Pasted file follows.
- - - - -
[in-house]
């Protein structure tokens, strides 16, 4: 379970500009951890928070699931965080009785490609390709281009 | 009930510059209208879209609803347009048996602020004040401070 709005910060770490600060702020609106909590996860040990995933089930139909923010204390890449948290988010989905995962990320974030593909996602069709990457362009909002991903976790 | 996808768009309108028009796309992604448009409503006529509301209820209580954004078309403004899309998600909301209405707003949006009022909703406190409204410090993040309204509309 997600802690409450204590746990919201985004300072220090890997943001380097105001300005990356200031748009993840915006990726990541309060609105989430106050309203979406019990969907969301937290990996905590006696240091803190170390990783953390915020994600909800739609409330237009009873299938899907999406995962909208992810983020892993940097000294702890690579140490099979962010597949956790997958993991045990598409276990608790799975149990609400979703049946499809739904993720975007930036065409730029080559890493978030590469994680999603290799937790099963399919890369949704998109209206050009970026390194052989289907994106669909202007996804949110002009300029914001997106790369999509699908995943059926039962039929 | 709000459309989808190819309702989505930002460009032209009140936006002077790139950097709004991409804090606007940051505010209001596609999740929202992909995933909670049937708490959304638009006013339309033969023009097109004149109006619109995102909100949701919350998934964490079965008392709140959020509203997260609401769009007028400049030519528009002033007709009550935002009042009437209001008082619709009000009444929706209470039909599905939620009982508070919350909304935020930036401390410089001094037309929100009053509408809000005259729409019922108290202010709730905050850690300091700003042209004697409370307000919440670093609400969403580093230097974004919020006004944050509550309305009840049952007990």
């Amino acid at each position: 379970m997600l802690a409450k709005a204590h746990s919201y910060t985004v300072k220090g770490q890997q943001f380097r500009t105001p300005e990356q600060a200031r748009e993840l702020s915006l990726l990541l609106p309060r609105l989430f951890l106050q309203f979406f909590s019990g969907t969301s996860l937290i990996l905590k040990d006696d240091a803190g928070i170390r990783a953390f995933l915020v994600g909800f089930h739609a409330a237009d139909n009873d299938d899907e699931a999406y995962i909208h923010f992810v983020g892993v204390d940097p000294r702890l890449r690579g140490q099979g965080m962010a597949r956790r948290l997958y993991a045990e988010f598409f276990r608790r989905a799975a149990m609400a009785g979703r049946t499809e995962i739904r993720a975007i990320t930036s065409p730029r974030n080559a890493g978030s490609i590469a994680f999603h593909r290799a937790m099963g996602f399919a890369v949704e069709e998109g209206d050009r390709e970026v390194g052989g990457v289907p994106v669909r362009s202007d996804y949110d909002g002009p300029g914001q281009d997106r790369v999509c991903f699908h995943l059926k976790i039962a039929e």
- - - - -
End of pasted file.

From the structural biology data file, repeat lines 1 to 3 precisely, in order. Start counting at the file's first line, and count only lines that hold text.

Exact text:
[in-house]
């Protein structure tokens, strides 16, 4: 379970500009951890928070699931965080009785490609390709281009 | 009930510059209208879209609803347009048996602020004040401070 709005910060770490600060702020609106909590996860040990995933089930139909923010204390890449948290988010989905995962990320974030593909996602069709990457362009909002991903976790 | 996808768009309108028009796309992604448009409503006529509301209820209580954004078309403004899309998600909301209405707003949006009022909703406190409204410090993040309204509309 997600802690409450204590746990919201985004300072220090890997943001380097105001300005990356200031748009993840915006990726990541309060609105989430106050309203979406019990969907969301937290990996905590006696240091803190170390990783953390915020994600909800739609409330237009009873299938899907999406995962909208992810983020892993940097000294702890690579140490099979962010597949956790997958993991045990598409276990608790799975149990609400979703049946499809739904993720975007930036065409730029080559890493978030590469994680999603290799937790099963399919890369949704998109209206050009970026390194052989289907994106669909202007996804949110002009300029914001997106790369999509699908995943059926039962039929 | 709000459309989808190819309702989505930002460009032209009140936006002077790139950097709004991409804090606007940051505010209001596609999740929202992909995933909670049937708490959304638009006013339309033969023009097109004149109006619109995102909100949701919350998934964490079965008392709140959020509203997260609401769009007028400049030519528009002033007709009550935002009042009437209001008082619709009000009444929706209470039909599905939620009982508070919350909304935020930036401390410089001094037309929100009053509408809000005259729409019922108290202010709730905050850690300091700003042209004697409370307000919440670093609400969403580093230097974004919020006004944050509550309305009840049952007990």
């Amino acid at each position: 379970m997600l802690a409450k709005a204590h746990s919201y910060t985004v300072k220090g770490q890997q943001f380097r500009t105001p300005e990356q600060a200031r748009e993840l702020s915006l990726l990541l609106p309060r609105l989430f951890l106050q309203f979406f909590s019990g969907t969301s996860l937290i990996l905590k040990d006696d240091a803190g928070i170390r990783a953390f995933l915020v994600g909800f089930h739609a409330a237009d139909n009873d299938d899907e699931a999406y995962i909208h923010f992810v983020g892993v204390d940097p000294r702890l890449r690579g140490q099979g965080m962010a597949r956790r948290l997958y993991a045990e988010f598409f276990r608790r989905a799975a149990m609400a009785g979703r049946t499809e995962i739904r993720a975007i990320t930036s065409p730029r974030n080559a890493g978030s490609i590469a994680f999603h593909r290799a937790m099963g996602f399919a890369v949704e069709e998109g209206d050009r390709e970026v390194g052989g990457v289907p994106v669909r362009s202007d996804y949110d909002g002009p300029g914001q281009d997106r790369v999509c991903f699908h995943l059926k976790i039962a039929e």